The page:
Crime

Three Bay Area women jailed in string of Fresno gym burglaries, police say

Planet Fitness thefts lead to arrests by Fresno police

Three women were arrested by Fresno police after allegedly breaking into lockers at Planet Fitness locations in Fresno on Sept. 4. Chief Jerry Dyer updates the media on the theft during his monthly CrimeView report.
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Three women were arrested by Fresno police after allegedly breaking into lockers at Planet Fitness locations in Fresno on Sept. 4. Chief Jerry Dyer updates the media on the theft during his monthly CrimeView report.

Three women from the Bay Area were booked into jail in Fresno after breaking into gym lockers at Fresno-area fitness businesses, police Chief Jerry Dyer reported Wednesday.

The alleged crimes occurred at several Planet Fitness locations. Arrested were Devignai Carrol, 25; Aneissa Barnes, 21; and Djanai Palmer, 23.

Dyer said the women drove down the Highway 99 corridor to commit the break-ins.

Police became aware of the crimes after learning about them from the Planet Fitness at West Shaw and North Valentine avenues.

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Fresno Police Chief Jerry Dyer says women from the San Francisco Bay Area bought day passes at local gyms so that they could break into lockers to steal credit cards and other valuables. Jim Guy The Fresno Bee

The suspects reportedly purchased day passes at the gym and then entered the dressing room, where they removed bolt cutters from a gym bag to cut locks and loot lockers. Removing wallets, they used cards to purchase gift cards at nearby stores. Some cars were also broken into after keys were taken from the lockers.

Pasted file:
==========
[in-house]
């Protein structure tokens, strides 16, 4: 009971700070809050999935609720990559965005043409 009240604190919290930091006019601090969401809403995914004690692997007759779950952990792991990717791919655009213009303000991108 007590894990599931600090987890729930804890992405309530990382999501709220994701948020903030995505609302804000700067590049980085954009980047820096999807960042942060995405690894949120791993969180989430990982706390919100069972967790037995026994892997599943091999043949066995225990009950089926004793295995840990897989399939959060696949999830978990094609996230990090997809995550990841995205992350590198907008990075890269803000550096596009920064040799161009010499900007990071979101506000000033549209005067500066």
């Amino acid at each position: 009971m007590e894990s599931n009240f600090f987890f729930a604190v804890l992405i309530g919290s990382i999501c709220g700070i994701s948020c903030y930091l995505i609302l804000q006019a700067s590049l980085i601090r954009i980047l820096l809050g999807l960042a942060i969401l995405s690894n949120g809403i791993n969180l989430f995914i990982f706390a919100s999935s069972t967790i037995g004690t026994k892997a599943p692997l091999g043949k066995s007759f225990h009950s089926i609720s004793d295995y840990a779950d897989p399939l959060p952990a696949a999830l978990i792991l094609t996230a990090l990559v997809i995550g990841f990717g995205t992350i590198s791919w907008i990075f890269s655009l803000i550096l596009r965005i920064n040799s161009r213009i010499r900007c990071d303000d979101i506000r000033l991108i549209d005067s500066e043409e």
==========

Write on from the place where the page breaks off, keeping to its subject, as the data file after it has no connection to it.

After managers learned about the break-ins, they phoned another Planet Fitness to alert workers. The women were taken into custody after they showed up at that gym, Dyer said.

Police also learned that a Planet Fitness at East Dakota and North Blackstone avenues was targeted earlier in the day.

In July, a crew from the Bay Area shoplifted thousands of dollars in merchandise from a lululemon store in the the Fig Garden shopping center. Dyer said it has become more common for criminals to use Highway 99 to commit a series of statewide crimes, possibly because they may not be so easily recognized in a different town.

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